As a businessman who spent 30 years running companies and balancing budgets, I know firsthand that a business cannot thrive or survive without working within its fiscal framework.

As a family man who spent three decades providing for my family and saved to send three kids to college, I know the importance of living within our means.

Yet as a member of Congress since 2011, it's apparent that budgets in Washington generally mean absolutely nothing, because even when they're passed, they're almost always ignored.

With that in mind, this week the House of Representatives plans to vote on the Senate's budget plan, called a budget "blueprint" in Washington-speak. It's called a "blueprint" because in reality it's just a proposal, not an actual budget like the ones families and businesses use in the real world. After all, Washington isn't the real world.

Nevertheless, Republicans in Congress are moving forward with this budget blueprint because once it passes both chambers, Republican leadership will need just 51 votes to pass our tax reform plan in the Senate, instead of the usual 60 votes needed to pass legislation. In other words, the budget blueprint is simply a necessary procedural step required under Washington's rules to eliminate a filibuster from Democrats and move forward with badly needed tax relief for families and businesses.

And while I'm relieved that we can finally move ahead with delivering tax reform for the American people, the fact that we are yet again failing to address our nation's budget and debt crisis is deeply troubling. The simple fact is that we are on an unsustainable fiscal path. Our mandatory spending now represents 70 percent of federal spending and by 2026 will have doubled compared to 2013. Yet once again Washington will shirk its responsibility to pass and actually implement a responsible budget.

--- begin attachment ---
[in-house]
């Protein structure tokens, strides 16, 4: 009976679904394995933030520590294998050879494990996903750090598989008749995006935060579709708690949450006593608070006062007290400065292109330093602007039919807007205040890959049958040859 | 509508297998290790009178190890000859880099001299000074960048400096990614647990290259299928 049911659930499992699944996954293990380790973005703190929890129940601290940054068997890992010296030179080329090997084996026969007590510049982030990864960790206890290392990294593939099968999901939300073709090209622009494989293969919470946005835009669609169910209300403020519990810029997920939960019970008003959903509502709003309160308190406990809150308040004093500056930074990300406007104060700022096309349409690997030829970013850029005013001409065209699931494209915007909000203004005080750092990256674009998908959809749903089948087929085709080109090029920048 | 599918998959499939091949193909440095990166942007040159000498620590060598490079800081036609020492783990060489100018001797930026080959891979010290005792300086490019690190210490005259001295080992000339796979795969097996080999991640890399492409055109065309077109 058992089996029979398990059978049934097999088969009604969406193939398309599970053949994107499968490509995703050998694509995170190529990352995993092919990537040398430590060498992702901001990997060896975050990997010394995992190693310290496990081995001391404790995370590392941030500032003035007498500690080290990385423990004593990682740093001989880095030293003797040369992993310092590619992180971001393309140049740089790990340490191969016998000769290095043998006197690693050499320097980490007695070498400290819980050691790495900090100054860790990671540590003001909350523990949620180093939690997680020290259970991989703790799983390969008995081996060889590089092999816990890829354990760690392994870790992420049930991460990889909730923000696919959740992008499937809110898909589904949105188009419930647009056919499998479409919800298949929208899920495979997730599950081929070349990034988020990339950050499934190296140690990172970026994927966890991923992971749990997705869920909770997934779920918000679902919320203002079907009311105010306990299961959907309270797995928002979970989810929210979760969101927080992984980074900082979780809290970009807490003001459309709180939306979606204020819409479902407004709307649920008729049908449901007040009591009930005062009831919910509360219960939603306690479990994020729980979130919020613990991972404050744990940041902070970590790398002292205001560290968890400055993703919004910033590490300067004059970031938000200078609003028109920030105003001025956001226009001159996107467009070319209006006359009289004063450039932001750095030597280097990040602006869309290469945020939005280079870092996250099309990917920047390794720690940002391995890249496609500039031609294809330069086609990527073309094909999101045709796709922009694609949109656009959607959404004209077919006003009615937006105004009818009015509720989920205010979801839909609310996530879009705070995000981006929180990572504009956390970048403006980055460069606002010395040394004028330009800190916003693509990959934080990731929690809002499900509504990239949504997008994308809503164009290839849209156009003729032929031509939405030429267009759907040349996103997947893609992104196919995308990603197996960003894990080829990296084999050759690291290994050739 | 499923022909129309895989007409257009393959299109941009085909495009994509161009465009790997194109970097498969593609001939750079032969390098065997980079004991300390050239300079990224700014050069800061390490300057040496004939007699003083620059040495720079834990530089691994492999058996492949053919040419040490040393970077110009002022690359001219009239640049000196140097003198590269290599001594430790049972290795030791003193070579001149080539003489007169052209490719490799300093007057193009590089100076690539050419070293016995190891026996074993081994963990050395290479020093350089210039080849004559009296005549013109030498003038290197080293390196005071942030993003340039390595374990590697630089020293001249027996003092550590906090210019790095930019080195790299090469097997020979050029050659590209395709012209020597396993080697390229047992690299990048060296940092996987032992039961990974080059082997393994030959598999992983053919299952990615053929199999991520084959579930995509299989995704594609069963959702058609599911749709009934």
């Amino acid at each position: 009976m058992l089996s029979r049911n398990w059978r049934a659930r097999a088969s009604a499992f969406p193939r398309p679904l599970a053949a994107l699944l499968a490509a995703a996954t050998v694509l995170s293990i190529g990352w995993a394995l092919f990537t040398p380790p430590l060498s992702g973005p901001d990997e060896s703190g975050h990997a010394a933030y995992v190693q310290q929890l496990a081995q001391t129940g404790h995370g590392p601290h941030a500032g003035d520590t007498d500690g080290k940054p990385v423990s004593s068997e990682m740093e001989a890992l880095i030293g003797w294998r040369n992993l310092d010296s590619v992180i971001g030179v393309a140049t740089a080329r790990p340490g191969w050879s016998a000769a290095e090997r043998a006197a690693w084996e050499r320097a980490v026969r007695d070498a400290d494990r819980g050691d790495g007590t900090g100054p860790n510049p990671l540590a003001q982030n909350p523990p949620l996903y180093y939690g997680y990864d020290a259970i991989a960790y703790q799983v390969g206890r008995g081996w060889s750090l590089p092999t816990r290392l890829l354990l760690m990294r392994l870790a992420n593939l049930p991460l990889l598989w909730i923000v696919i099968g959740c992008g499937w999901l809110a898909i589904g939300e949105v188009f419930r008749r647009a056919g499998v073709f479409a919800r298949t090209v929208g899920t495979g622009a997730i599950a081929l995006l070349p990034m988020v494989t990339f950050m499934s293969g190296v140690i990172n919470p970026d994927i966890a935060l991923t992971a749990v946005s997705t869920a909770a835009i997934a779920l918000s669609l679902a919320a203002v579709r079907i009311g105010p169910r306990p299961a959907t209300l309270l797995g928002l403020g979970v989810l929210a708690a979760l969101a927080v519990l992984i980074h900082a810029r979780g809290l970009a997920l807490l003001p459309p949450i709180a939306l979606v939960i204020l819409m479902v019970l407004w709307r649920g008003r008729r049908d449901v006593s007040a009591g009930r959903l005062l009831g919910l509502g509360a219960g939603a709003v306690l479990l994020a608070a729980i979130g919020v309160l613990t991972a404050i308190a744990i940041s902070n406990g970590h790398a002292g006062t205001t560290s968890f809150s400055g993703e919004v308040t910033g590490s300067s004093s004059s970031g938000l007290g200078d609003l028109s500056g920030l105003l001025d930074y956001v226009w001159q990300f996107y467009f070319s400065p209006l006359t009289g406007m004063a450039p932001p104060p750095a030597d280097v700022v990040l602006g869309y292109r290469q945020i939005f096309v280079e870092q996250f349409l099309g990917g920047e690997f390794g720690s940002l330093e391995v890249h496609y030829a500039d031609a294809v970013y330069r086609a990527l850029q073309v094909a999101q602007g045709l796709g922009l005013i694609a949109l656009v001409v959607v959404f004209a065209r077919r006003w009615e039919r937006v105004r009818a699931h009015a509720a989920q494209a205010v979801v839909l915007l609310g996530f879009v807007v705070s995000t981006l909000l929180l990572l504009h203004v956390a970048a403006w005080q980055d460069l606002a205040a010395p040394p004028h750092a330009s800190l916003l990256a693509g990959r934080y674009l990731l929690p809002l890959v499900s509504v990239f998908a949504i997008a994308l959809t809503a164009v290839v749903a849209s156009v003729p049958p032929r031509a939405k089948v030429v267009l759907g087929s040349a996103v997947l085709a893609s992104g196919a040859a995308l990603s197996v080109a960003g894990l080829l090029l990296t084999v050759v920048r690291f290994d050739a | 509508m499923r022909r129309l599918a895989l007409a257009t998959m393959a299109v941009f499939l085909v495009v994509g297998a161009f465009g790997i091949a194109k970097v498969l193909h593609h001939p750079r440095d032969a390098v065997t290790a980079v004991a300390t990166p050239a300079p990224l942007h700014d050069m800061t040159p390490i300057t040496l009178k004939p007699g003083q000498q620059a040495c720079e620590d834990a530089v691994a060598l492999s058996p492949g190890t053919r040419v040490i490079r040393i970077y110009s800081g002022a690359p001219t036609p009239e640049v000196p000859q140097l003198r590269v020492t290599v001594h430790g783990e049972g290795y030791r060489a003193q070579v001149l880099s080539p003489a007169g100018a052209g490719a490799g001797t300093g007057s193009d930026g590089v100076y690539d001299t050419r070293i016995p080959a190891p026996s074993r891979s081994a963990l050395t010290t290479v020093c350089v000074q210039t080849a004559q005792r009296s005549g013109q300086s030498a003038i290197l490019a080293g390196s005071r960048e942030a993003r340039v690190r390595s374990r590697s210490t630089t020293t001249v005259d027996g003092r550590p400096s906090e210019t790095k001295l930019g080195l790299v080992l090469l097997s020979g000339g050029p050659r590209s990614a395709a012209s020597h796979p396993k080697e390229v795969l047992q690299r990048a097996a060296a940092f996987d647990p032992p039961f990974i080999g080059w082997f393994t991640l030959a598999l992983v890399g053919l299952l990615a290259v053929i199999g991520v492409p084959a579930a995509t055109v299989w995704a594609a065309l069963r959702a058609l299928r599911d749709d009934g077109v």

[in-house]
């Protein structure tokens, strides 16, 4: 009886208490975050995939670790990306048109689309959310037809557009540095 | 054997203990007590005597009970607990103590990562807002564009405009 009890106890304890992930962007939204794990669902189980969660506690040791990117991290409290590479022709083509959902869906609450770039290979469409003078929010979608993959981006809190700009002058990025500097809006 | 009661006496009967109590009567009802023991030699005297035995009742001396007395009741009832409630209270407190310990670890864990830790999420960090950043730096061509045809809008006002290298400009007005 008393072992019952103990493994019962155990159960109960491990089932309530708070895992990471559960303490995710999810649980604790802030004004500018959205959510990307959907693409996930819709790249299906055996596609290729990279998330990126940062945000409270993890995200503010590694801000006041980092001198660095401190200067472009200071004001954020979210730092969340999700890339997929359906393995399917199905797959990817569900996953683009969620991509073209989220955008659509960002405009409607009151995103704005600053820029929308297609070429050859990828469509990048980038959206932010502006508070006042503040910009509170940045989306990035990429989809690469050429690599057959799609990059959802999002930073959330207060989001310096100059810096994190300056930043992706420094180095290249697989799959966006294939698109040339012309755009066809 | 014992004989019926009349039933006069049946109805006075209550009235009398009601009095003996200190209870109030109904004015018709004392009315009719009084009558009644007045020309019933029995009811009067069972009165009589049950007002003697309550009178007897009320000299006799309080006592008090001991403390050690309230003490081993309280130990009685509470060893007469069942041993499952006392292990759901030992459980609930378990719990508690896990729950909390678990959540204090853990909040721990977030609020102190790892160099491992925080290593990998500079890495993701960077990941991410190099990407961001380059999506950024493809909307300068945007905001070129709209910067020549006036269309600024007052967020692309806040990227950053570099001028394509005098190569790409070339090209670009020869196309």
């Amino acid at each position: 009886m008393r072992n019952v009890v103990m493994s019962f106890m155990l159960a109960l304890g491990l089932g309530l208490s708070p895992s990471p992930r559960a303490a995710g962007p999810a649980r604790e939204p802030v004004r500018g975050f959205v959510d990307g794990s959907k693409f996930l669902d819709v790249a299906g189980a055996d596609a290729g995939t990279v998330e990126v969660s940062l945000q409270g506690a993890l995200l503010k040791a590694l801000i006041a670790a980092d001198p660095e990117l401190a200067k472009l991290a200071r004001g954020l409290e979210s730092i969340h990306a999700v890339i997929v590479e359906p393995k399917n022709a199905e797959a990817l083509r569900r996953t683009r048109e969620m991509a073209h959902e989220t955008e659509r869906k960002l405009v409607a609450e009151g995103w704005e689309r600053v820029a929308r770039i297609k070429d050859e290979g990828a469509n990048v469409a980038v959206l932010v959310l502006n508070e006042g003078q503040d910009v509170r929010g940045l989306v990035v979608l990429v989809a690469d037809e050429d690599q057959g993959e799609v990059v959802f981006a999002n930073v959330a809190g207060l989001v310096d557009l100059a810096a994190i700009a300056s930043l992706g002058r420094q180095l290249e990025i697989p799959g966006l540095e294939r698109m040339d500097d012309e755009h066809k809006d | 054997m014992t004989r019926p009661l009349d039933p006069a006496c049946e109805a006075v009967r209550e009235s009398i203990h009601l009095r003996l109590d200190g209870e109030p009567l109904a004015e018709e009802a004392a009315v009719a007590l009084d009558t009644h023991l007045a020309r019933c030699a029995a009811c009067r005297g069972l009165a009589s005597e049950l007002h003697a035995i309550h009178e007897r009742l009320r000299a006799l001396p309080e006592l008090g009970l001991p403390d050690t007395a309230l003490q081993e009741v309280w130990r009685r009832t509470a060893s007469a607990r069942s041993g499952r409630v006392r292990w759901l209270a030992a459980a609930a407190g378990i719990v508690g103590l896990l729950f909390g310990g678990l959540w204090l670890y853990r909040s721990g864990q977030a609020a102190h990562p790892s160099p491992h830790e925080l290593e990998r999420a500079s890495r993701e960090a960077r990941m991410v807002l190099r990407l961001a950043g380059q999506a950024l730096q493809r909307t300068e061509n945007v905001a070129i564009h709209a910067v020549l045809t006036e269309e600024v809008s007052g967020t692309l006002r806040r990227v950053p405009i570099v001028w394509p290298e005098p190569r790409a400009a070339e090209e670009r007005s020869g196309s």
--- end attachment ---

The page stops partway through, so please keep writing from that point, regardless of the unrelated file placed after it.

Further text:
As a member of the House Budget Committee, we spent months putting together a budget that balanced over the next ten years and that would make real strides in addressing mandatory spending. I fought for 400 plus billion mandatory spending cuts and agreed to 200 billion -- only to see it get reduced to zero in the Senate budget.

Unfortunately, but not surprisingly, the Senate chose to take an easier path and decided not to include mandatory spending reforms in their budget—again ignoring the true drivers of our over $20 trillion national debt. God help our children and future generations of Americans as we continue to bury them in unsustainable debt.

I just celebrated my first child's wedding this past weekend and wondered: how my future grandchildren will thrive under the reign of Chinese dollars? How will we repair our bridges? How will we provide for our seniors? How will we remain competitive with the world and fund our military?

Yet having said that, this week I plan to vote in support of the Senate-passed budget. Not because it's the right thing to do fiscally, but because it's the Washington gimmick needed to get tax reform done. Yes, another D.C. gimmick.

We have a once-in-a-generation opportunity to pass tax reform in order to raise wages for hard working Americans, simplify the tax code, and make our businesses more competitive. But make no mistake, when it comes putting our nation on a responsible and sustainable fiscal trajectory, this 'blueprint' is a stunt, not a solution. As wholeheartedly as I welcome the advancement of pro-growth tax reform, I just forcefully implore Congress to end its long and ugly history of budget gimmicks and finally address the true drivers of our country's crippling debt—mandatory entitlement spending.

The Renacci Report

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